Human population genetics and origins

Session Date: 
Mar 23, 2019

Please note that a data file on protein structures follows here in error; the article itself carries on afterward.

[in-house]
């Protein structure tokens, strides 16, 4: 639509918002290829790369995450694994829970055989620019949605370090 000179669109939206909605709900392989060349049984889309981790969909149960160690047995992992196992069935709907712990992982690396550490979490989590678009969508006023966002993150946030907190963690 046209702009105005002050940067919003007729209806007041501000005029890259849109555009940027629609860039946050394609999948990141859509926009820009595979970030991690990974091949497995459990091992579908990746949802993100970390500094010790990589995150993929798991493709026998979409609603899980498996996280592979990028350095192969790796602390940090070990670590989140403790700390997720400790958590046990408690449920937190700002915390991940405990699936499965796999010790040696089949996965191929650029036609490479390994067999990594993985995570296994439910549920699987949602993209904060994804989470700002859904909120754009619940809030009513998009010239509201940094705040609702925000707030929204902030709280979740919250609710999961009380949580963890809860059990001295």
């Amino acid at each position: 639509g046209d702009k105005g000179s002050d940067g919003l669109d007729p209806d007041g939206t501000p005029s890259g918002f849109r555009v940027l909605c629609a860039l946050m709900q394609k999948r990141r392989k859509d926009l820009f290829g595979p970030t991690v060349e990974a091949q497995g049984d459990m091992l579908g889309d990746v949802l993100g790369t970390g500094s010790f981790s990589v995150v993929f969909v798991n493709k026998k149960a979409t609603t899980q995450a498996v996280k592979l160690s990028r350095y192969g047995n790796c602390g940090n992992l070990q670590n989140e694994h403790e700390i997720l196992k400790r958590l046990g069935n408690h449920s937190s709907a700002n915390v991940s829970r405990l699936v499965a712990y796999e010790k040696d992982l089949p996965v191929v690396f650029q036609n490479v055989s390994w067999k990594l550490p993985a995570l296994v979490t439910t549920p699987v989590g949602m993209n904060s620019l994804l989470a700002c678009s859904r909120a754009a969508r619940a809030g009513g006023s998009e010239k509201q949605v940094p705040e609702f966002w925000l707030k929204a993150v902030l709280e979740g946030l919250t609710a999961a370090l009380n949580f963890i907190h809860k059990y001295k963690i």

Africa is thought to be the ancestral homeland of all modern human populations.  It is also a region of tremendous cultural, linguistic, climatic, and genetic diversity. Despite the important role that African populations have played in human history, they remain one of the most under-represented groups in human genomics studies. A comprehensive knowledge of patterns of variation in African genomes is critical for a deeper understanding of human population history in Africa and the genetic basis of adaptation during human evolutionary history.  Identification of functionally important genetic variants that impact human adaptation remains a challenge, particularly for complex traits influenced by multiple genes.  Skin pigmentation is a classic example of a complex adaptive trait in humans.  However, little is known about the genetic basis of skin pigmentation, particularly in Africa.  To alleviate this disparity, we have measured skin pigmentation in a broad range of ethnically diverse Africans and have looked for associations with genomic variants.  We observe a wide range of skin pigmentation in Africans and we identify novel variants associated with skin color including a previously uncharacterized gene that plays a critical role in production of pigment in melanocytes.  These genes show signatures of natural selection and in many cases, the ancestral variant is associated with light pigmentation.  Further, most variants originated before the origin of modern humans in Africa.  These data shed light on the genetic basis of skin pigmentation in humans and exemplify how natural selection has shaped the human genome.